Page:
Being Strong vs Looking Strong


Just kidding, I don’t have any opinions about society, or issues. But, this is a topic that’s greater than just the fitnessing world, and starts to get into squishy stuff like media, self-image, and confidence.

There are a lot of different reasons to go to the gym: working off stress, getting healthier, losing weight, bulking up, making friends, curing boredom, healing injuries, training for an athletic event, blah blah I’m bored. Anyway, most people go because they want to improve their physical appearance in some way. Which, trust me y’all, I GET IT. Losing 70 pounds was not a by-product of just wanting to get really good at box jumps. But, were I to take my own advice, then it would have been, because I would have set a series of fitness-related goals, rather than appearance-related goals. SPOILER ALERT this post is an extension of the Set Goals Y’all post. Cause, you know. Some thangs need saying.

If you have set a fitness goal, whether it be committing to a certain number of hours of workout time, getting better at burpees, running faster, or mastering a new type of exercise, and you then MEET that goal, you are then allowed to be pleased with yourself, and move on to the next, more difficult goal. You are NOT allowed to get down on yourself about not having Michelle Obama arms despite being able to do 20lb bicep curls, or not having a flat stomach despite being able to do a 3 minute plank like it’s NO BIG DEAL.


So, I know things like this can be really frustrating. You work really hard, get really good at fitnessing, but don’t look like a health magazine cover model. First of all, we all realize that even the health magazine cover models don’t look like health magazine cover models, right? We know this? Okay. Just making sure. That is marketing. This is life. They are different. Let’s just remind ourselves of that. Comparing yourself to a magazine cover or ad is PURE IDIOCY.

Comparing yourself to other humans, that you see in real life, can also be an idiocytrap. People’s bodies are different, and react differently to life, and have thousands of years of heritage and biology that make them different from yours. People’s. Bodies. Are. Different. Oh, really, that girl’s legs look real toned even though you rarely see her at the gym? Can she bike as long as you can, or do as many squats? If she only works out once a week, she prolly can’t. You are not working out to try and look like her. You are working out to be the best version of you that you can be. Could you cut out all sugar, carbs, and alcohol to try and look more like her? Sure. Do you want that life? No. Would you rather have a cocktail with your friends? Yes.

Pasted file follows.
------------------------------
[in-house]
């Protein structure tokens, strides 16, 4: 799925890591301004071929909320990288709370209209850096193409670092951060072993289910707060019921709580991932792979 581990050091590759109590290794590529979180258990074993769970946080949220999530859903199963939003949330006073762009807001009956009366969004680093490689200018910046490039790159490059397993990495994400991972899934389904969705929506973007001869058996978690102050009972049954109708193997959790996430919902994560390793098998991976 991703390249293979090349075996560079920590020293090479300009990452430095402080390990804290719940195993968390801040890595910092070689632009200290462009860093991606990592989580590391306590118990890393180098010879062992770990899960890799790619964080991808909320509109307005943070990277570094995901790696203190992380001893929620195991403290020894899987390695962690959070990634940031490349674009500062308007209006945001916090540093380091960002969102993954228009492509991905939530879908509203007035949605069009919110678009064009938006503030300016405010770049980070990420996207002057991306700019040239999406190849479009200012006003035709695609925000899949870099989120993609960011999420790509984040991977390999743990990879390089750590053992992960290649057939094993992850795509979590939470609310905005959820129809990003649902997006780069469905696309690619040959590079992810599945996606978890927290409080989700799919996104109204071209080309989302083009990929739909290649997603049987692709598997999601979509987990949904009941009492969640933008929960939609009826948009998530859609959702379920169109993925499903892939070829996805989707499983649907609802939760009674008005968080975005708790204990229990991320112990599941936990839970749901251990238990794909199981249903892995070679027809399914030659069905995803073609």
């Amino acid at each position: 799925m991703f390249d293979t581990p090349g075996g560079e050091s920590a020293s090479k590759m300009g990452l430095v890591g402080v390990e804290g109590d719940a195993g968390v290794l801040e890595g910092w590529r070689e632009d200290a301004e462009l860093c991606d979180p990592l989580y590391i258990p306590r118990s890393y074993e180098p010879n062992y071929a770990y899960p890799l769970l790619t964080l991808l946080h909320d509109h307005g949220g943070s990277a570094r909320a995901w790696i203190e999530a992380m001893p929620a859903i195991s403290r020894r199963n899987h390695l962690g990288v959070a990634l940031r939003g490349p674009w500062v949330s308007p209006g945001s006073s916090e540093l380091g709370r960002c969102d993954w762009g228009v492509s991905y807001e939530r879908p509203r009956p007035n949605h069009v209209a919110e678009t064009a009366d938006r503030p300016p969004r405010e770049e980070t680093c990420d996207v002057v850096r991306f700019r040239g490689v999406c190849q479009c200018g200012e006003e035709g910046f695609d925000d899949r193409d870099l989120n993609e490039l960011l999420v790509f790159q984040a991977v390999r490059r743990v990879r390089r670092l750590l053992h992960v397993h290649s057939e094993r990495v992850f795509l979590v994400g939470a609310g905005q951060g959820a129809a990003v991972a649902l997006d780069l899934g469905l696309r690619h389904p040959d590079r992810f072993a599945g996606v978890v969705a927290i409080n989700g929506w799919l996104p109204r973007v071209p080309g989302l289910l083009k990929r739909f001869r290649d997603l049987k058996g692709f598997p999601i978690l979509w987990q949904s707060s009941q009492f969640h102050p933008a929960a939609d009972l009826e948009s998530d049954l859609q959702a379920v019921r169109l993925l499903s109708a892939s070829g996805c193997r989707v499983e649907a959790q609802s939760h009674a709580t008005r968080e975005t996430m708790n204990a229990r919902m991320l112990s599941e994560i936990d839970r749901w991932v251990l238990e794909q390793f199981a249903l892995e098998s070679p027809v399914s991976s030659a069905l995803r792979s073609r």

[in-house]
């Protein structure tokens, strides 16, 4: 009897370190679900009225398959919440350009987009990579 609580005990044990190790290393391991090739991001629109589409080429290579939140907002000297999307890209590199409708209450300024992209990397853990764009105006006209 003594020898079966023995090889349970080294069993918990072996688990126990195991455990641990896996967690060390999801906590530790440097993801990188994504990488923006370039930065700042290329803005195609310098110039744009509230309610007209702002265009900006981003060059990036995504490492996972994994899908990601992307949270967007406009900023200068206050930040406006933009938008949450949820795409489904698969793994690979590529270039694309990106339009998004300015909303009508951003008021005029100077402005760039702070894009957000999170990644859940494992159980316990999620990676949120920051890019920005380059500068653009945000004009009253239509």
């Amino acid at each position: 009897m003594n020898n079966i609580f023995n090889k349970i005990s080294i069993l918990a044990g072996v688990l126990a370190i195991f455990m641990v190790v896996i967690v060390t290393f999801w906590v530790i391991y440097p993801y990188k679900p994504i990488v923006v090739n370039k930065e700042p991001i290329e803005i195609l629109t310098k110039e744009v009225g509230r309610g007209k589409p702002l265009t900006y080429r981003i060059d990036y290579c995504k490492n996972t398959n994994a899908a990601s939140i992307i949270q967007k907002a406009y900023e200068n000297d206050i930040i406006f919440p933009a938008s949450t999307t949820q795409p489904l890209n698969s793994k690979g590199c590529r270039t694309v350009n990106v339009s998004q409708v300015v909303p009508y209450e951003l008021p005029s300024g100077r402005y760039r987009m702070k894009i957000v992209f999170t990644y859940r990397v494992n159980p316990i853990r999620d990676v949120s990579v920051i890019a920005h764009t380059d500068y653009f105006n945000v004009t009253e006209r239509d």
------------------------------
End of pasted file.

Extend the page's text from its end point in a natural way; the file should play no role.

Does that mean you can do 100 burpees but still have a muffin top? Maybe. Does it mean you are slowly increasing strength and endurance, and getting better at your workouts? YUP.

Does that other guy look really lean just from living in a 4th floor walkup, and you run 30 miles a week and still wear a large? Sure, very possible. Does that mean you need to double up on mileage until you look like him? No. You need to eat healthy, workout, and be satisfied with the results.

There’s a lot of fitness fad talk about how, for ladies, strong is the new skinny. This is a great shift, to an extent, from the 90s obsession with coke-chic, but it still puts the focus on LOOKING strong. Strength is not being able to point to your muscles without even flexing. Strength is completing something physically challenging for you. Strength is setting a goal based on your physical ability and not stopping until you reach it. Strength is not looking like you work out. Strength is working out.

OKAY YOU GUYS? Looking strong is not a goal. Being strong is a goal. Make smaller goals to reach the bigger goal. Your body will be a better version of itself, but it will not be any version of anyone else, so stop trying to make it one. YOU DO YOU. Okay whatever, now go back to watching Mob Wives or something.

  1. Anne said:


Talk about some stuff

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